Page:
A Voltaire for our age; what can the Enlightenment teach Brexit Britain?

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The referendum and its ensuing political ramifications have left very few in Europe desiring to emulate the example set by Brexit. How different it was in Voltaire’s time!

 

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Fryslan. Le Bilinguisme Serein

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Depuis quelques mois la question des identités et langues régionales fait son retour dans l’actualité. La revendication pour la co-officialité de la langue corse se heurte à une levée de boucliers à Paris où les responsables politiques restent inflexibles face aux demandes de l‘exécutif corse. Le sujet demeure profondément clivant et idéologisé. Pourtant aux Pays-Bas la langue frisonne a obtenu en toute sérénité ce statut et cela prouve qu’une approche différente est possible.

Lire la suite dans Elsass Journal 

L’Alsace sera Européenne ou ne sera pas

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La vie politique alsacienne est riche en contradictions. La région est traditionnellement pro-européenne et biculturelle. En même temps, les candidats des partis souverainistes (Le Pen, Dupont-Aignan et autres) ont recueilli ensemble plus de 30% des voix alsaciennes lors du premier tour des dernières élections présidentielles.

Non seulement ces partis sont radicalement opposés à l’idée européenne mais ils sont porteurs d’une idée de la France fortement jacobine, ne laissant pas de place à la diversité linguistique et l’autonomie des territoires.

Lisez la suite dans l’Elsass Journal de Septembre 2017

Dutch to have their say on Ukraine’s road to Europe

“If we vote ‘No’ we would basically abandon the people of Ukraine, we should not do that,” A small group of people passionately argue on the square facing the Dutch parliament in The Hague. It is an unusually cold Monday night beneath the statue of William of Orange. The protesters are discussing a country to which none of them has ever been. Two young men try to convince an older man that he should not vote “yes” in the upcoming referendum, as this would provoke Putin and that Ukraine should solve its own problems with corruption before seeking closer ties with the European Union. These arguments can be read in any Dutch newspaper, in addition to daily stories about Ukraine and its politics.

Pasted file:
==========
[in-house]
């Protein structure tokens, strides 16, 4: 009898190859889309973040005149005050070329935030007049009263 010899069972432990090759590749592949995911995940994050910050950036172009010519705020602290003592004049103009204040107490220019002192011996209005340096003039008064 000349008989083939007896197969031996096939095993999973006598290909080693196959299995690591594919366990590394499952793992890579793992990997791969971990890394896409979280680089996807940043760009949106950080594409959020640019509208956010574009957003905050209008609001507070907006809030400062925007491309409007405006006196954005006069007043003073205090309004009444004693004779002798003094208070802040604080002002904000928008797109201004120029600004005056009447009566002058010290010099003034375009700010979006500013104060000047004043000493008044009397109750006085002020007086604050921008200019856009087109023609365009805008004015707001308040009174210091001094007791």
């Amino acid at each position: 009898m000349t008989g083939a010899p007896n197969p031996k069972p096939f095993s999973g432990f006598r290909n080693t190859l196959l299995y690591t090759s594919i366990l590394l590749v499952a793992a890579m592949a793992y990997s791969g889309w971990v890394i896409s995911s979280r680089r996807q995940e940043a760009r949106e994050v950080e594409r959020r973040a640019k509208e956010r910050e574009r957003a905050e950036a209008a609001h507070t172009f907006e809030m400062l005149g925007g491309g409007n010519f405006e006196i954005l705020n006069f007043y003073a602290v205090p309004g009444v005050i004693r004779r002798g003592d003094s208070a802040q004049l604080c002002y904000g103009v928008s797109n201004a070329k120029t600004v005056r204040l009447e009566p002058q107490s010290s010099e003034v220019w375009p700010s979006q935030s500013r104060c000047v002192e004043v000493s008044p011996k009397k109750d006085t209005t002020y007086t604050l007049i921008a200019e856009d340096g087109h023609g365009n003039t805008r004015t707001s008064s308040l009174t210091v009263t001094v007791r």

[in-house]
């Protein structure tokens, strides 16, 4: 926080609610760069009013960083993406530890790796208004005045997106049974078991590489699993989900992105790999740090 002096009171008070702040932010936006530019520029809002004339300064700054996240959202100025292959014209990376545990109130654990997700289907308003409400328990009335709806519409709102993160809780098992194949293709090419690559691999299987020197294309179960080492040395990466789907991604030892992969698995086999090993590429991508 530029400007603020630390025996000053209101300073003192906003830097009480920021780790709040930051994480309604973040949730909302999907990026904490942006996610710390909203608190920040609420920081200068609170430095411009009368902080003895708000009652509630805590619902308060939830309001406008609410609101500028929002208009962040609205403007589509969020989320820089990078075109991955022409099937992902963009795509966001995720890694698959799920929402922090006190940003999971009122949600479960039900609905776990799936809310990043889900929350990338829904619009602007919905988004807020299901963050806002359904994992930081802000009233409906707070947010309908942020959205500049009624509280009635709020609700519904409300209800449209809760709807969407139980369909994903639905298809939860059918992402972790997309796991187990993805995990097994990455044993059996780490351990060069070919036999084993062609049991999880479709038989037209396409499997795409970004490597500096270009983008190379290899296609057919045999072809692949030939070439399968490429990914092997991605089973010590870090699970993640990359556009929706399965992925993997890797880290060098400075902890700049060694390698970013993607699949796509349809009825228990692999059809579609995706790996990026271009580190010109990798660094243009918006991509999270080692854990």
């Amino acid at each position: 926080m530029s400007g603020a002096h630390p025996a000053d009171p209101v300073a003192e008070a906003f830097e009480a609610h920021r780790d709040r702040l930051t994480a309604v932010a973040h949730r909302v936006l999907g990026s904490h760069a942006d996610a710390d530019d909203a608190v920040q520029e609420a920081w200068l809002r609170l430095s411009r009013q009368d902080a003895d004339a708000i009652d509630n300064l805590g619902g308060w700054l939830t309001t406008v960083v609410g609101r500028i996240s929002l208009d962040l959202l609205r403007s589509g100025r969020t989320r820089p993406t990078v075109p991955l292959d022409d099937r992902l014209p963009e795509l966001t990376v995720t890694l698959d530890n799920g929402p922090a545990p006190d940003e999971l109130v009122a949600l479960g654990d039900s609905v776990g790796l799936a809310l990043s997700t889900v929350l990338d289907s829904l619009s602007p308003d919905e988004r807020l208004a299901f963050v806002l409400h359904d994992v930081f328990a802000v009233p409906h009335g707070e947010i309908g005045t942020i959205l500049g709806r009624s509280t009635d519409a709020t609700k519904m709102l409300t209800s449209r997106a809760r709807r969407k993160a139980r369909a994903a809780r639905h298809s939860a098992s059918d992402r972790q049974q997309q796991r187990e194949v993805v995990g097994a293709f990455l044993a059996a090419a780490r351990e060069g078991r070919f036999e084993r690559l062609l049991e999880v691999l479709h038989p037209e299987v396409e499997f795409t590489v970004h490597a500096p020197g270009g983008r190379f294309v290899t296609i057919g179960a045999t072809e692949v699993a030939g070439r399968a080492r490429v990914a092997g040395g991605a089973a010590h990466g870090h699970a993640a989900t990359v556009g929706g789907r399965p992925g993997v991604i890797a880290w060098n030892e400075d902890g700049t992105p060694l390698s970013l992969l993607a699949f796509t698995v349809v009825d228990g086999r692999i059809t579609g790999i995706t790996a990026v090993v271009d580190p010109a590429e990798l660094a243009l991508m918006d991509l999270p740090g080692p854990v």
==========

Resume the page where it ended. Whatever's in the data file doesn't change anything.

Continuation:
Continue reading on: New Eastern Europe

Alsace fights back: a French David vs. Goliath story

In the December I was asked by openDemocracy to write an article about the ongoing protests in Alsace.

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An ocean of red and white flags filled the streets of the Alsatian town Colmar last Satuday. A crowd of mostly young people was walking behind a banner that read “Alsatians we are, and Alsatians we will remain”. Slogans affirming the identity of this border-region were chanted both in French and in German. The crowd had responded to the call of the autonomist party Unser Land to demonstrate against the plans of the French state to merge the Alsace region in a “mega-region” with Lorraine and Champagne-Ardenne. This would effectively deny Alsace any political existence.

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Alsace to Paris: Can you hear us?

This is an article I wrote for the Daily Wales.

Credit: Nicolas Ory-Genin.
Photo Credit: Nicolas Ory-Genin.

“We are fed up that people who do not know us, decide for us”.

Maybe this is the banner that best summarised why an estimated 6,500 to 15,000 protesters (depending on the sources) took to the streets in Strasbourg, the capital of the French region Alsace, two weeks ago. The protesters followed the call of regional activists and politicians to demonstrate against the proposed plan of the French government to administratively merge their region with two other regions.

Continue reading on The Daily Wales